What I liked: Smith started well, earning three goals and an assist in his first six matches and the majority of his highest ratings. This came on the back of 15 shots and .3xG/g in those matches. Brad made the most of his opportunities, getting forward into the attack and jumping on loose balls on the backside of play. This earned him a 6.16 overall rating in those matches as Smith added value to the team.

What I didn’t like: After those first six matches, Smith fell off a cliff. Some of his previous scoring wasn’t consistently replicable, but Brad’s chance creation was dismal for the next 21 games as well. He ended with 0g/3a for the remainder of the season, and in those matches he earned a cumulative 4.86 rating from me. Without scoring the low percentage chances that had boosted his previous ratings, the holes in his play stood out. Smith’s lack of defensive presence was a consistently massive issue. The offensive options for Brad were one-dimensional runs up the line and hopeful crosses. Perhaps the worst parts of his play in 2021 were the times he got into great spots and flubbed the penultimate touch, missing a wide-open teammate on multiple occasions. The season ended miserably for Smith in the playoffs and was indicative of his struggles:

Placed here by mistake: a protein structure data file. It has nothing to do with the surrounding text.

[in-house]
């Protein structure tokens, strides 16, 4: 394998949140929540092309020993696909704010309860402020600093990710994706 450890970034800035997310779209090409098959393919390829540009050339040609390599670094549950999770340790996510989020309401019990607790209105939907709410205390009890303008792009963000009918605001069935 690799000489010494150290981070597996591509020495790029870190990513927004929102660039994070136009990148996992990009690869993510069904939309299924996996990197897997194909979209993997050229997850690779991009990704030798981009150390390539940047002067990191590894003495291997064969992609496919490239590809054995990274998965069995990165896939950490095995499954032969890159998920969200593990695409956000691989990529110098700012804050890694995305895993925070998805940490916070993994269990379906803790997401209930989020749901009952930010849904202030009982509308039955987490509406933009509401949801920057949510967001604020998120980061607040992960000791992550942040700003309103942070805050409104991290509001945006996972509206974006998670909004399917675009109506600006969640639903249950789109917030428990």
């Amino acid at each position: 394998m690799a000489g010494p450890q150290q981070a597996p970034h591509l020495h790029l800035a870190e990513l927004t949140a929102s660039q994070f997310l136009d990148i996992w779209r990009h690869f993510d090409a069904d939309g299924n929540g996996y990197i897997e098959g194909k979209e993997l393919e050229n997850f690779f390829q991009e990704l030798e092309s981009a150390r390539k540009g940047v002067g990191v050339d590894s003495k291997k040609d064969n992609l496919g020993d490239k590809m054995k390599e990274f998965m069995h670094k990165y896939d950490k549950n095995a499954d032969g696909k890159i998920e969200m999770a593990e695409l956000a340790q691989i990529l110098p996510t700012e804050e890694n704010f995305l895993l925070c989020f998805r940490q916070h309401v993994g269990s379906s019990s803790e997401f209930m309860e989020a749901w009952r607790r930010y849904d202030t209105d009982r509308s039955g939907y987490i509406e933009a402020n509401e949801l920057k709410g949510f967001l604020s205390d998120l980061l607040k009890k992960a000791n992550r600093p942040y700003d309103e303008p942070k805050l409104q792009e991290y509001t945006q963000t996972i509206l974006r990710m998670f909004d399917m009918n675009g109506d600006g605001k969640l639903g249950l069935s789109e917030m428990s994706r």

Fifty-eight percent passing on 91 touches! That is just deplorable and illustrates how poorly he was able to integrate into the team’s attack. Sometimes he couldn’t get out of the defense, others he stepped on the ball and refused to attack when Seattle finally had a numbers advantage. He beat the trap beautifully in the 43rd minute and got on the end of an over-the-top pass only to fumble a cross, wasting a great Jordan Morris run that left the Sounders and most fans with their heads in their hands.